Human technological civilisation only dates back millennia (at most) – and it may be only one or two more centuries before humans, made up of organic materials such as carbon, are overtaken or transcended by inorganic intelligence, such as AI. Computer processing power is already increasing exponentially, meaning AI in the future may be able to use vastly more data than it does today. It seems to follow that it could then get exponentially smarter, surpassing human general intelligence.
Perhaps a starting point would be to enhance ourselves with genetic modification in combination with technology – creating cyborgs with partly organic and partly inorganic parts. This could be a transition to fully artificial intelligences.
AI may even be able to evolve, creating better and better versions of itself on a faster-than-Darwinian timescale for billions of years. Organic human-level intelligence would then be just a brief interlude in our “human history” before the machines take over. So if alien intelligence had evolved similarly, we’d be most unlikely to “catch” it in the brief sliver of time when it was still embodied in biological form. If we were to detect extraterrestrial life, it would be far more likely to be electronic than flesh and blood – and it may not even reside on planets.Martin Rees, “Seti: why extraterrestrial intelligence is more likely to be artificial than biological” at The Conversation (October 18, 2021)
He’s hardly alone. Many theorists anticipate that extraterrestrials will have become artificial intelligences before we encounter them:
Indeed, an increasing number of futurists, astrobiologists, and SETI experts are starting to think that advanced intelligence eventually transitions into a digital mode of existence. Living as digital beings within powerful supercomputers, post-biological aliens (or future posthumans) will demand unhindered access to powerful and efficient means of information processing—a hypothetical mode of existence known as “dataism.”GEORGE DVORSKY, “HIBERNATING ALIENS COULD EXPLAIN THE GREAT SILENCE” AT GIZMODO
Harvard astronomer Avi Loeb, thinks that advanced extraterrestrials might have engineered the Big Bang, finely tuned as it is. That raises the question of how we can be sure that we are not just an ET’s simulation. Two other approaches to ET as AI have been 1) the smart machines destroyed the extraterrestrials who invented them. (Adrian Kent) and 2) ET exists but evolved into virtual reality at a nanoscale (John M. Smart).
In his article at The Conversation, Rees considers these possibilities and more. He recommends changing the assumptions of the Drake Equation to reflect the fact that “the lifetime of an organic civilisation may be millennia at most, while its electronic diaspora could continue for billions of years. If we include this in the equation, it seems there may be more civilisations out there than we thought, but that the majority of them would be artificial.”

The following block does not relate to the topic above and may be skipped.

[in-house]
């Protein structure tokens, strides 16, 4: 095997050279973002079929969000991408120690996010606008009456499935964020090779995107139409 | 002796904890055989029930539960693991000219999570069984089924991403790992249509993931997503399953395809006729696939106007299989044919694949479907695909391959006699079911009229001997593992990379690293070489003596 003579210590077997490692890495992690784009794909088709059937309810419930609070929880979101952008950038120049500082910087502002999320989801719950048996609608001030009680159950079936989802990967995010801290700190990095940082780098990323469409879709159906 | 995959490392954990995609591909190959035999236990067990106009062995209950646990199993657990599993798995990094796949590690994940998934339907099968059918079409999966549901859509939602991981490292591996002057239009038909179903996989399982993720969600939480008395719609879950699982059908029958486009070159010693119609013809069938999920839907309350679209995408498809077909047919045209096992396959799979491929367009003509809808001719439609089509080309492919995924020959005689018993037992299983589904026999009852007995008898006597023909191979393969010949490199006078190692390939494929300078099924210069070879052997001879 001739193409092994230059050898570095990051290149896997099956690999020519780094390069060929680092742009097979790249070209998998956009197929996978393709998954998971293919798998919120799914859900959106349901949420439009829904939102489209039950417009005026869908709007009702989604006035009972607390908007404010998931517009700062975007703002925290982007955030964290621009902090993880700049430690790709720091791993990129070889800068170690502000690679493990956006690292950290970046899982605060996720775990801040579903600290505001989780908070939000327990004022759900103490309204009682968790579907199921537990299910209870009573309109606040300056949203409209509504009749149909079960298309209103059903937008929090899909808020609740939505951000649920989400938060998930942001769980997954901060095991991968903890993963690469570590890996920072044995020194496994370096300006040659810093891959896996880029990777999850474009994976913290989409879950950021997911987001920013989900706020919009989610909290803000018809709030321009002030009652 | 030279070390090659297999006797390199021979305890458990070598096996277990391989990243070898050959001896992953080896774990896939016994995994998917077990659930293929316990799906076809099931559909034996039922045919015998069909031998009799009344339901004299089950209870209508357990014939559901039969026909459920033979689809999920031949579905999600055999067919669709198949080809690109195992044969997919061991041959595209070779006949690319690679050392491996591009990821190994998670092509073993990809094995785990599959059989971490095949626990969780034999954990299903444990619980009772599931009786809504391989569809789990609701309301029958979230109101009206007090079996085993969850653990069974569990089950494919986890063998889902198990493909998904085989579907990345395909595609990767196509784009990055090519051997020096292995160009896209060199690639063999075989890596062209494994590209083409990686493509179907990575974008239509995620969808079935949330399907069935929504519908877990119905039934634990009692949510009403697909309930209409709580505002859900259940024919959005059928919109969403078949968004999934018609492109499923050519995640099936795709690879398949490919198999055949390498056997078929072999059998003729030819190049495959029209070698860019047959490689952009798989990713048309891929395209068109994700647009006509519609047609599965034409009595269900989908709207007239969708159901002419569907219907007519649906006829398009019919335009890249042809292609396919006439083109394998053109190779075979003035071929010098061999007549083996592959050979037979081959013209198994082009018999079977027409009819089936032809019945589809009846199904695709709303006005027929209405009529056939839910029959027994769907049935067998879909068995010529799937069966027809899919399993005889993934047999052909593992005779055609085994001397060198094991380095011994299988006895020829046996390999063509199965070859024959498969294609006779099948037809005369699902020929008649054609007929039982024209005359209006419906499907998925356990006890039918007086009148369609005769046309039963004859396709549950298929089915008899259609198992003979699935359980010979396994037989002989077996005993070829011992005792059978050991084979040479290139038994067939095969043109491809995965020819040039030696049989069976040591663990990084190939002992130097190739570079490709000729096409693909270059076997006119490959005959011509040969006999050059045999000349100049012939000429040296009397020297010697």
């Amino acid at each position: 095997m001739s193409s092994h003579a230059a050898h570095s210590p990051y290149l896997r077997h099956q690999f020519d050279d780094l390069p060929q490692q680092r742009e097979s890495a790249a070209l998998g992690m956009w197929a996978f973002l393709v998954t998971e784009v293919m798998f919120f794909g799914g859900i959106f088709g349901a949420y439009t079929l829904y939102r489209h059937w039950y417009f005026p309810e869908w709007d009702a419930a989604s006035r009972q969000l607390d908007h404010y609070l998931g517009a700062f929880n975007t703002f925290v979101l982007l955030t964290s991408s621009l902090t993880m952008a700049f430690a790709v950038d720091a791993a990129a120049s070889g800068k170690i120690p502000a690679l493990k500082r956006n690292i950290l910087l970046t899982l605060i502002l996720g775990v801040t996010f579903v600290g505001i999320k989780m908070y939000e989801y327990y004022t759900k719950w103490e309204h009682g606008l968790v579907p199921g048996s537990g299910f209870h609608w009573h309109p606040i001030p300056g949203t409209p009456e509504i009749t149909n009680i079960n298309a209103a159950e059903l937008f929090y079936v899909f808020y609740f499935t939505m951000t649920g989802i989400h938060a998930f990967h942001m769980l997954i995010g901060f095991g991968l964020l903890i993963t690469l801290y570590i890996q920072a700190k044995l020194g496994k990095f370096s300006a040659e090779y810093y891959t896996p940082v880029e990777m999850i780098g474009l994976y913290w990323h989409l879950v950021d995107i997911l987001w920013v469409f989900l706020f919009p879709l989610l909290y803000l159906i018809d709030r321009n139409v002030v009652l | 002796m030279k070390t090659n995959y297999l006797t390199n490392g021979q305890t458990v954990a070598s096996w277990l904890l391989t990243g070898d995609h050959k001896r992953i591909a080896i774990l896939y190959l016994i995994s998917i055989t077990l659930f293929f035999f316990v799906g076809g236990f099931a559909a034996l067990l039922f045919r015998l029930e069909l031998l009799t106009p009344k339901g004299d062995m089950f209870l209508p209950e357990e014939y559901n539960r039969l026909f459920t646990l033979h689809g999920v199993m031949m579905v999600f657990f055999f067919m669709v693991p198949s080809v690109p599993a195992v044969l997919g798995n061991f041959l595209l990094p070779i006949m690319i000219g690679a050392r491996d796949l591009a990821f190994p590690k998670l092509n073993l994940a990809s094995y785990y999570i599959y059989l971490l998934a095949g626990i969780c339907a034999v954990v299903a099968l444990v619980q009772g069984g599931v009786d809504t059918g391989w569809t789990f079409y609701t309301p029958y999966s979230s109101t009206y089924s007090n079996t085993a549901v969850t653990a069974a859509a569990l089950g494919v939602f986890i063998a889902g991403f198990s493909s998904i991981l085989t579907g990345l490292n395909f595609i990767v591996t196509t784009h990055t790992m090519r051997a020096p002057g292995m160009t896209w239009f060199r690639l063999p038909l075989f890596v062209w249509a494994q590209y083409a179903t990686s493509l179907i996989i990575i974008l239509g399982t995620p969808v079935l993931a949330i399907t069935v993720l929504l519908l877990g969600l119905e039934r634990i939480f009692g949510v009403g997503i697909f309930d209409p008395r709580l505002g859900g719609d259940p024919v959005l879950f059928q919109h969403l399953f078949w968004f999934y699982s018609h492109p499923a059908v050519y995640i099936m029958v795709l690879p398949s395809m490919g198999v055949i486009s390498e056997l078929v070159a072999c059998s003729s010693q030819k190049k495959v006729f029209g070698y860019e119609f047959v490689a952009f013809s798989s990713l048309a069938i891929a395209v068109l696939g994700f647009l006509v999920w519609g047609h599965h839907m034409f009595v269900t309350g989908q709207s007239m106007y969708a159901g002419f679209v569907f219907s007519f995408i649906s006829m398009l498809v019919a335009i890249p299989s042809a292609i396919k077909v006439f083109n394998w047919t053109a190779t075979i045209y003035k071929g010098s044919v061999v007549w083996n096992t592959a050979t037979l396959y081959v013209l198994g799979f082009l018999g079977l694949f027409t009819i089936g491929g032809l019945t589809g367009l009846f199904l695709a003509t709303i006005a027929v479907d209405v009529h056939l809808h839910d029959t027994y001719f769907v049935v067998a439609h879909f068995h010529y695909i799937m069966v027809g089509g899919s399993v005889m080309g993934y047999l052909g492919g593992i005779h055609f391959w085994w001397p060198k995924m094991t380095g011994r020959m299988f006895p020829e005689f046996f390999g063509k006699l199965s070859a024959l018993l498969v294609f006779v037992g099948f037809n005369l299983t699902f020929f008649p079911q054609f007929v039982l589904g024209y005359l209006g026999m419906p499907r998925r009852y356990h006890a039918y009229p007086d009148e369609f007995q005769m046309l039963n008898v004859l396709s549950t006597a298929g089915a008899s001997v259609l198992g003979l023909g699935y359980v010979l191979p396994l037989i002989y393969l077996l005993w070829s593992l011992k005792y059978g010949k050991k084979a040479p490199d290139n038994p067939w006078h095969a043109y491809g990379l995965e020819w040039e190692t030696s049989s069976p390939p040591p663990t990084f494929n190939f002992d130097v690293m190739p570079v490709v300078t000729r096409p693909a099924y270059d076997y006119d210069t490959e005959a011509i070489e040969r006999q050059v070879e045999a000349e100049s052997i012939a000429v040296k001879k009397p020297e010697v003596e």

And, he warns, “Some electronic “brains” may simply have a quite different perception of reality. Nor can we predict or understand their motives.”
There is, however, one major impediment to this view: Rees and colleagues assume that artificial intelligences can be creative thinkers. But the evidence so far is against that view. Creativity is not necessarily a matter of just ramping up the technology. By their very nature, computers compute but creative thinking is largely non-computational. We should keep that in mind when we encounter breathless media releases claiming to have overcome the problem.
Also, the claim that artificial intelligence can simply evolve into artificial superintelligence stumbles on the No Free Lunch theorem.
So if the extraterrestrials did turn out to be artificial intelligences, there is a good chance they wouldn’t have independent ideas at all*. They would simply reiterate indefinitely the programs they were designed to execute. We can but hope they’d be friendly ones.
*That’s one way we can know that we aren’t an AI’s simulation: We can engage in non-computational thinking.
You may also wish to read:
Does creativity just mean Bigger Data? Or something else? Michael Egnor and Robert J. Marks look at claims that artificial intelligence can somehow be taught to be creative. The problem with getting AI to understand causation, as opposed to correlation, has led to many spurious correlations in data driven papers.
Did the smart machines destroy the aliens who invented them? That’s the Berserker hypothesis. A smart deadly weapon could well decide to do without its inventor and, lacking moral guidance, destroy everything in sight. Extinction of a highly advanced civilization by its own lethal technology may be more likely than extinction by natural disaster. They could control nature.
The aliens exist—but evolved into virtual reality at a nanoscale. That’s the Transcension Hypothesis, the latest in our series on science fiction hypotheses as to why we don’t see extraterrestrials. On this view, after a Singularity the ETs become virtual intelligences, exploring inner space at an undetectably small scale.
How can we be sure we are not just an ET’s simulation? A number of books and films are based on the Planetarium hypothesis. Should we believe it? We make a faith-based decision that logic and evidence together are reasonable guides to what is true. Logical possibility alone does not make an idea true.